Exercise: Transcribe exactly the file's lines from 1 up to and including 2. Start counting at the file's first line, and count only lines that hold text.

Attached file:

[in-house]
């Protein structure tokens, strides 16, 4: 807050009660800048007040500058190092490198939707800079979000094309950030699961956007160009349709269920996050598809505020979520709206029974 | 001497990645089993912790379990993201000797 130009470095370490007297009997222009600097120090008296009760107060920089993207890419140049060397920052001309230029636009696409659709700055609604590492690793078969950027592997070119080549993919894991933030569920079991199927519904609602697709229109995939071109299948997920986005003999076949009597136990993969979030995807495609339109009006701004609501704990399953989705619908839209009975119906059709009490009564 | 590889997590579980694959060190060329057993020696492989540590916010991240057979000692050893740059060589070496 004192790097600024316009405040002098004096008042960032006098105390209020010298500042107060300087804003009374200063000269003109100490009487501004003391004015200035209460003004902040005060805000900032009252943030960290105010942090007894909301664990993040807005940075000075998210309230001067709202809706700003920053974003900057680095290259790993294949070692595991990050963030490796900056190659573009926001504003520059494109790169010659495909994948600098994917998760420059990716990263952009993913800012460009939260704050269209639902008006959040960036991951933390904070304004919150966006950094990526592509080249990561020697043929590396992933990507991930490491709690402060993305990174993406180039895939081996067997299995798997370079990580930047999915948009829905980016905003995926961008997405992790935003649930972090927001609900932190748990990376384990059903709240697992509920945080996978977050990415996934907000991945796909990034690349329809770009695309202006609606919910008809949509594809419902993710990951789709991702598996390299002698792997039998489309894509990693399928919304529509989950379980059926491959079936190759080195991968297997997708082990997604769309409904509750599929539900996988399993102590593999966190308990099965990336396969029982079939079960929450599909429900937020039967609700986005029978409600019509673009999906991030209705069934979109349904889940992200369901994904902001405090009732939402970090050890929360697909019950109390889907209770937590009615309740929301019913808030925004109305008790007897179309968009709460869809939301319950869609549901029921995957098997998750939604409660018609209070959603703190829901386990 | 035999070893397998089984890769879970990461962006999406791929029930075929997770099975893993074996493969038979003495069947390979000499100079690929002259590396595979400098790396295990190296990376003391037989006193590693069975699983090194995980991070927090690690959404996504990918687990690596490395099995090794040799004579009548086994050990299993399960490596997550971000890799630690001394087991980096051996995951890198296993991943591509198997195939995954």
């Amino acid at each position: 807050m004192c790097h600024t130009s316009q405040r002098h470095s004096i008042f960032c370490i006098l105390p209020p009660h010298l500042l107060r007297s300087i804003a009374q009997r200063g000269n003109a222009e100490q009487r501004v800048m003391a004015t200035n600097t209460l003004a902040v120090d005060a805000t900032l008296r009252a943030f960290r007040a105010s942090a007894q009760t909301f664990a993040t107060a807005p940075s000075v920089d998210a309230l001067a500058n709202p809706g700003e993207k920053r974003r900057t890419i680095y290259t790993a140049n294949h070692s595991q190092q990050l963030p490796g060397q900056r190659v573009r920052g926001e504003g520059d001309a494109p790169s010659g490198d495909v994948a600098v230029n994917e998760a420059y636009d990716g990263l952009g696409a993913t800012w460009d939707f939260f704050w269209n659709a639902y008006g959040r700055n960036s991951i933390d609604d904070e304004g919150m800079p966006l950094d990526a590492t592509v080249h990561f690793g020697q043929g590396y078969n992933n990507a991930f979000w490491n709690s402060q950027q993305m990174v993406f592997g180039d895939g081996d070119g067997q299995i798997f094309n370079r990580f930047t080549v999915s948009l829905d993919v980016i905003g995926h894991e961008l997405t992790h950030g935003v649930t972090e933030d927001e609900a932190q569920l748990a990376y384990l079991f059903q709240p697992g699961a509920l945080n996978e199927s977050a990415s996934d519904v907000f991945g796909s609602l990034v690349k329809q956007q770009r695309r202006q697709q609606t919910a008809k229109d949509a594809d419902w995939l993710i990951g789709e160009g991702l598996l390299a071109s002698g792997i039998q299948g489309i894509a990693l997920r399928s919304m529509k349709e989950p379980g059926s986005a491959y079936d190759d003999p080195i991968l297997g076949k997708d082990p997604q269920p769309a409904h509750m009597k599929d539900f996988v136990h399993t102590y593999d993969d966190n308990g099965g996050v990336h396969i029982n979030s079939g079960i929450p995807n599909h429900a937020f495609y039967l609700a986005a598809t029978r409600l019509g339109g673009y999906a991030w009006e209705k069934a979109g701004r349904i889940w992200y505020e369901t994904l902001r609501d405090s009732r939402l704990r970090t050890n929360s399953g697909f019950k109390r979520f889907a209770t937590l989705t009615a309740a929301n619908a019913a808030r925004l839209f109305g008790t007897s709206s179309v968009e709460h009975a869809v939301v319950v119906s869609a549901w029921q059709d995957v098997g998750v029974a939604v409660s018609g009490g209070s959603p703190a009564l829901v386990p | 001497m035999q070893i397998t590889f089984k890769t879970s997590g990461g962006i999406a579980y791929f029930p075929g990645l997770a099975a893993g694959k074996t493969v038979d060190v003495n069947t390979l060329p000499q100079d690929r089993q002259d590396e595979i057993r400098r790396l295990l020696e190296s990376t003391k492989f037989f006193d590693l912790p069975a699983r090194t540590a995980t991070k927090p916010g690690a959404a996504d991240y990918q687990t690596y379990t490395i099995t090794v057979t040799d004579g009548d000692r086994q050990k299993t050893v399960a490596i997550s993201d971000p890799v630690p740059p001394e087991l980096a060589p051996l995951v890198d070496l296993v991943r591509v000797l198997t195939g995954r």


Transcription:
[in-house]
């Protein structure tokens, strides 16, 4: 807050009660800048007040500058190092490198939707800079979000094309950030699961956007160009349709269920996050598809505020979520709206029974 | 001497990645089993912790379990993201000797 130009470095370490007297009997222009600097120090008296009760107060920089993207890419140049060397920052001309230029636009696409659709700055609604590492690793078969950027592997070119080549993919894991933030569920079991199927519904609602697709229109995939071109299948997920986005003999076949009597136990993969979030995807495609339109009006701004609501704990399953989705619908839209009975119906059709009490009564 | 590889997590579980694959060190060329057993020696492989540590916010991240057979000692050893740059060589070496 004192790097600024316009405040002098004096008042960032006098105390209020010298500042107060300087804003009374200063000269003109100490009487501004003391004015200035209460003004902040005060805000900032009252943030960290105010942090007894909301664990993040807005940075000075998210309230001067709202809706700003920053974003900057680095290259790993294949070692595991990050963030490796900056190659573009926001504003520059494109790169010659495909994948600098994917998760420059990716990263952009993913800012460009939260704050269209639902008006959040960036991951933390904070304004919150966006950094990526592509080249990561020697043929590396992933990507991930490491709690402060993305990174993406180039895939081996067997299995798997370079990580930047999915948009829905980016905003995926961008997405992790935003649930972090927001609900932190748990990376384990059903709240697992509920945080996978977050990415996934907000991945796909990034690349329809770009695309202006609606919910008809949509594809419902993710990951789709991702598996390299002698792997039998489309894509990693399928919304529509989950379980059926491959079936190759080195991968297997997708082990997604769309409904509750599929539900996988399993102590593999966190308990099965990336396969029982079939079960929450599909429900937020039967609700986005029978409600019509673009999906991030209705069934979109349904889940992200369901994904902001405090009732939402970090050890929360697909019950109390889907209770937590009615309740929301019913808030925004109305008790007897179309968009709460869809939301319950869609549901029921995957098997998750939604409660018609209070959603703190829901386990 | 035999070893397998089984890769879970990461962006999406791929029930075929997770099975893993074996493969038979003495069947390979000499100079690929002259590396595979400098790396295990190296990376003391037989006193590693069975699983090194995980991070927090690690959404996504990918687990690596490395099995090794040799004579009548086994050990299993399960490596997550971000890799630690001394087991980096051996995951890198296993991943591509198997195939995954």